The Workings of a Brickworks
This is the clay which has to be cut down and well watered before it can be used. A fine ash is mixed in to help with the firing of the bricks. Each cubic yard makes 1,000 bricks
It is then loaded into a skip and pushed by hand up to the hopper ramp and pulled by electric winch to the hopper
After it has been tipped into the hoper it is compressed and forced out into a sanded mould. It is them scapped off and sanded, them turned out onto a wooden plate and placed on a barrow. The moulds re made of Burmese teak. The machine is capable of making 600 bricks per hour
The barrow's are taken to be stacked. The bricks are stacked in rows 5 high and 6 wide with a gap in the middle. They are covered to stop the Sun from cracking them while they are drying. The rows are called hacks and the covers are called caps. The sides are called loos. The bricks take about 10 days to dry.
When the bricks are drythey are built up into a clamp. Ashes are layed as a bed to build on.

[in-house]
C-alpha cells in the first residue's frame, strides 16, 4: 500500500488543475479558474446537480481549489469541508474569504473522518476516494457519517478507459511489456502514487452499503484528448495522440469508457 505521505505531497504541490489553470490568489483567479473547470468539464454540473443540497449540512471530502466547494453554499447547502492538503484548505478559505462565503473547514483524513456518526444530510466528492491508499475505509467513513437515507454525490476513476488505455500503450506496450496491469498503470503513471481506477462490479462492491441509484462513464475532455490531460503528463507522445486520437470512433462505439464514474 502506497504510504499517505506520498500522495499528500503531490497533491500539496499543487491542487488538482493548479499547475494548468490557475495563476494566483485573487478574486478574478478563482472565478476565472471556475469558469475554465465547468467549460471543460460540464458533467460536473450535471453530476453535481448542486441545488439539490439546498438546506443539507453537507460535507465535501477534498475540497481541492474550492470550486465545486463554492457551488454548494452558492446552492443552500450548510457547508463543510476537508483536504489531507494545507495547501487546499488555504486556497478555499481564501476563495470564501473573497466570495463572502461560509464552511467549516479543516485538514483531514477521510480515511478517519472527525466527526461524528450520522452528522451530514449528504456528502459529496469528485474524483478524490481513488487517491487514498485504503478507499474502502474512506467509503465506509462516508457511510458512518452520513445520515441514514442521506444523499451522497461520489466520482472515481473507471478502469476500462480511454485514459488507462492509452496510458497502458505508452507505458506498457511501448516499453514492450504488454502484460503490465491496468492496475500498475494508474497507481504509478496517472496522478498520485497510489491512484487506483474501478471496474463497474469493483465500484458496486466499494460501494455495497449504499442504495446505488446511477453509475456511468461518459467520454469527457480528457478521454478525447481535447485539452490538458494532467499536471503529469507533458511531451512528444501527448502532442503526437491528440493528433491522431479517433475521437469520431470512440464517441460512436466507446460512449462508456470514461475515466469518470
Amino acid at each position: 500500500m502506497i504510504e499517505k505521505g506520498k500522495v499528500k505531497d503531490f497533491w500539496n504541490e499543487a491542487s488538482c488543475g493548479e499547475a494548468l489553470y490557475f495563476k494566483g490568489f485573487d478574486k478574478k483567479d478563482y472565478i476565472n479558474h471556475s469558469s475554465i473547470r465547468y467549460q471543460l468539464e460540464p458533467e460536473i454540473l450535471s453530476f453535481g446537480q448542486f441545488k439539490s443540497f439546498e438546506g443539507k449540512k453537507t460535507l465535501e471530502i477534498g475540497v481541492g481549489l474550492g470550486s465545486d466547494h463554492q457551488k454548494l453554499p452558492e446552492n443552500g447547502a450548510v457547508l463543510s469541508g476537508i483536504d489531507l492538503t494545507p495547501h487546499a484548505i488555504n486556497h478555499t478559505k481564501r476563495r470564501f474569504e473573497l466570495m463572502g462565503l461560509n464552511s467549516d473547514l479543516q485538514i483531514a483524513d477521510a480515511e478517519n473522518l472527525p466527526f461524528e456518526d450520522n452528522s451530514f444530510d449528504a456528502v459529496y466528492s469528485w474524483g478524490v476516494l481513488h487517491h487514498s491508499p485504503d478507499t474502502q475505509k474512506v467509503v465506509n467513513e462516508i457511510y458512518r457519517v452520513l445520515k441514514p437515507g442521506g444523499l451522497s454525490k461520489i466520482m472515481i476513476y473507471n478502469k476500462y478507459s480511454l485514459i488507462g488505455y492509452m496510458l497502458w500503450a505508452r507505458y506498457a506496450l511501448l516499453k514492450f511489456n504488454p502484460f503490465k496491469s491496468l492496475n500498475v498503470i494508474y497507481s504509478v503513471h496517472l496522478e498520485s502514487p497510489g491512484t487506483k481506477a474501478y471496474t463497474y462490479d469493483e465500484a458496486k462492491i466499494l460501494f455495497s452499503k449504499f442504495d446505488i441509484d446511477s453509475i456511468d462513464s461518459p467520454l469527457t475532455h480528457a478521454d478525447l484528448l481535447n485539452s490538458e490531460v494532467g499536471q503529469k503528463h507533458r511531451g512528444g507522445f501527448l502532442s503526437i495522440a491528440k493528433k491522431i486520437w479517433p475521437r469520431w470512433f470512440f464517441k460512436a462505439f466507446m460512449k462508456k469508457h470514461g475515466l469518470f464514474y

A clamp is built as shown in the picture with old bricks on the outside to help keep the heat in and some inside to help absord the moisture.
This is what a clamp is like after it has been fired and cooled. There are 70,000 bricks in a clamp.
This shows one of two ways of lighting a clamp
This shows a clamp covered and lit. The temperature gets up to 1,500 degrees centigrade. The glow could be seen from quite a distrance.
This shows how a clamp is finsihed off
Last few bricks to be stacked in the clamp and a view of the house.
Another view of the finishing of the clamp
The ashes and breeze are placed in the bottom to help with the burnng. The lighting hole has wood already in place.
This is the clay left after a season of brick making, about 140,000 bricks.
Now that the season is over all equipment is put away.
Ashes left after the end of the season
Barrow and Skip's mixer all stowed away ready for the next season